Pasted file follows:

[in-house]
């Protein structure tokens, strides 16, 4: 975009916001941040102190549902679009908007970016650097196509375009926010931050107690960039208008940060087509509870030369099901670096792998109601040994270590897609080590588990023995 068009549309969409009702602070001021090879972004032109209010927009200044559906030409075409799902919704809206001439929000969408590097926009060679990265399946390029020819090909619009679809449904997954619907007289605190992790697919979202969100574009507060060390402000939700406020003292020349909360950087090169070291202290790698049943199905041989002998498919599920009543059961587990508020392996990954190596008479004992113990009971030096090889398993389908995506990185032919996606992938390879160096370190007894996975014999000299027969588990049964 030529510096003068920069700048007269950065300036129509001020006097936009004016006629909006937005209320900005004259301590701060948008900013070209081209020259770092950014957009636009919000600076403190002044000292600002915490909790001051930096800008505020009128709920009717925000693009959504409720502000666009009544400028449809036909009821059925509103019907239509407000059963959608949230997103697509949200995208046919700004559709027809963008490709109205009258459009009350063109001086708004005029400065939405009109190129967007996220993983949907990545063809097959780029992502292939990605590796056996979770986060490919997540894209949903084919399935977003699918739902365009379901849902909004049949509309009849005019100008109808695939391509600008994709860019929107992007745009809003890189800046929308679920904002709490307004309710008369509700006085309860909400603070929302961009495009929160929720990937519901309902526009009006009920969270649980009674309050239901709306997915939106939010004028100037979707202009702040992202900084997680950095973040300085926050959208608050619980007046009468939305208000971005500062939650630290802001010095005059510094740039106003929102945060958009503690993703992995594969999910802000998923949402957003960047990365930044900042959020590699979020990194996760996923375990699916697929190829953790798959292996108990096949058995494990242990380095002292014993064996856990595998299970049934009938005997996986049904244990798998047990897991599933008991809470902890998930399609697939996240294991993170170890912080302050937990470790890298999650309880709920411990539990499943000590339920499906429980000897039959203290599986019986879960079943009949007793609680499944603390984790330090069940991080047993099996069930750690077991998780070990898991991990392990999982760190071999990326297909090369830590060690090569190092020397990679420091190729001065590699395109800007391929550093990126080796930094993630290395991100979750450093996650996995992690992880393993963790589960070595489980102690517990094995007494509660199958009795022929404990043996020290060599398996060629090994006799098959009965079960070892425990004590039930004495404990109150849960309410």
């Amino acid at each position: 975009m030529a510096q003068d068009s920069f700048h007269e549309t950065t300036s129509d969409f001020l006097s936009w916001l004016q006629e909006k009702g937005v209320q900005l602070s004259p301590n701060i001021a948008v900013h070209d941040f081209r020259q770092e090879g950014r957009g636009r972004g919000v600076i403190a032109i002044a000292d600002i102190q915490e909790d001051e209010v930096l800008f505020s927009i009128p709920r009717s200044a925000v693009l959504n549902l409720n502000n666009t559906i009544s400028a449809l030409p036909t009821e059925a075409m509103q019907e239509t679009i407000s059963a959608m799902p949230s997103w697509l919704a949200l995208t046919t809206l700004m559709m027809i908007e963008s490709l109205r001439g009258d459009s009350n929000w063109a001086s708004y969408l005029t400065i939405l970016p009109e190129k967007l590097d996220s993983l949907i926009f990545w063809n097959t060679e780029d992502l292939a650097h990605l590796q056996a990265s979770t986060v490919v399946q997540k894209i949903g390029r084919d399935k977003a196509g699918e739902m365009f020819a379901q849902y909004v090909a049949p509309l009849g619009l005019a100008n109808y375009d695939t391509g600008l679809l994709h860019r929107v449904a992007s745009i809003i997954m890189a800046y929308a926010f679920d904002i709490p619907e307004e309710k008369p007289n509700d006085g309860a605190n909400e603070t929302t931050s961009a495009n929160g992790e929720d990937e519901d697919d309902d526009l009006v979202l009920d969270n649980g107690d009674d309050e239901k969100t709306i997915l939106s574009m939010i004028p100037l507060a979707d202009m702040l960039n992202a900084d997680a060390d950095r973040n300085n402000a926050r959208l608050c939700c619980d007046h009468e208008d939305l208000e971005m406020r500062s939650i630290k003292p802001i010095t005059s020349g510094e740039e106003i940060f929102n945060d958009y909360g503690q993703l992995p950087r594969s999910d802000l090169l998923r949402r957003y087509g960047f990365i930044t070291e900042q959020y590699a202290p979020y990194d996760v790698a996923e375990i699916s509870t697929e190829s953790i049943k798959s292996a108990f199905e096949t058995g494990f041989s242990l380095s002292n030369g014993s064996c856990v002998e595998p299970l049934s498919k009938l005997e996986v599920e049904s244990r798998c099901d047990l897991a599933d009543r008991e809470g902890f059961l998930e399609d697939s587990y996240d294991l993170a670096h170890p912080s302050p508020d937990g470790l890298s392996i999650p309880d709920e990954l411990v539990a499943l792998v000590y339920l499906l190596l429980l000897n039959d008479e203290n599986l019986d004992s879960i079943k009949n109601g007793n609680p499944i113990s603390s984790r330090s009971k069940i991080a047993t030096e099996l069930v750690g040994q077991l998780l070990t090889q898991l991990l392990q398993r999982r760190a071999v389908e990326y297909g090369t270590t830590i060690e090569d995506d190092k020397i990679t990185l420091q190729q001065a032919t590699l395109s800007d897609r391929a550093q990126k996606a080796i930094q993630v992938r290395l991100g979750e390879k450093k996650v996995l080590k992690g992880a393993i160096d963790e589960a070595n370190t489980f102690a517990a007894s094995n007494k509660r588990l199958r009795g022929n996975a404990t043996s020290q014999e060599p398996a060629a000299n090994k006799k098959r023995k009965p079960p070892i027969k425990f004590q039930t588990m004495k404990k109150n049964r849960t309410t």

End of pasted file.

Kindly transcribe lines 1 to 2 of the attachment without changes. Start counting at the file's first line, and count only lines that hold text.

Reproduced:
[in-house]
């Protein structure tokens, strides 16, 4: 975009916001941040102190549902679009908007970016650097196509375009926010931050107690960039208008940060087509509870030369099901670096792998109601040994270590897609080590588990023995 068009549309969409009702602070001021090879972004032109209010927009200044559906030409075409799902919704809206001439929000969408590097926009060679990265399946390029020819090909619009679809449904997954619907007289605190992790697919979202969100574009507060060390402000939700406020003292020349909360950087090169070291202290790698049943199905041989002998498919599920009543059961587990508020392996990954190596008479004992113990009971030096090889398993389908995506990185032919996606992938390879160096370190007894996975014999000299027969588990049964 030529510096003068920069700048007269950065300036129509001020006097936009004016006629909006937005209320900005004259301590701060948008900013070209081209020259770092950014957009636009919000600076403190002044000292600002915490909790001051930096800008505020009128709920009717925000693009959504409720502000666009009544400028449809036909009821059925509103019907239509407000059963959608949230997103697509949200995208046919700004559709027809963008490709109205009258459009009350063109001086708004005029400065939405009109190129967007996220993983949907990545063809097959780029992502292939990605590796056996979770986060490919997540894209949903084919399935977003699918739902365009379901849902909004049949509309009849005019100008109808695939391509600008994709860019929107992007745009809003890189800046929308679920904002709490307004309710008369509700006085309860909400603070929302961009495009929160929720990937519901309902526009009006009920969270649980009674309050239901709306997915939106939010004028100037979707202009702040992202900084997680950095973040300085926050959208608050619980007046009468939305208000971005500062939650630290802001010095005059510094740039106003929102945060958009503690993703992995594969999910802000998923949402957003960047990365930044900042959020590699979020990194996760996923375990699916697929190829953790798959292996108990096949058995494990242990380095002292014993064996856990595998299970049934009938005997996986049904244990798998047990897991599933008991809470902890998930399609697939996240294991993170170890912080302050937990470790890298999650309880709920411990539990499943000590339920499906429980000897039959203290599986019986879960079943009949007793609680499944603390984790330090069940991080047993099996069930750690077991998780070990898991991990392990999982760190071999990326297909090369830590060690090569190092020397990679420091190729001065590699395109800007391929550093990126080796930094993630290395991100979750450093996650996995992690992880393993963790589960070595489980102690517990094995007494509660199958009795022929404990043996020290060599398996060629090994006799098959009965079960070892425990004590039930004495404990109150849960309410």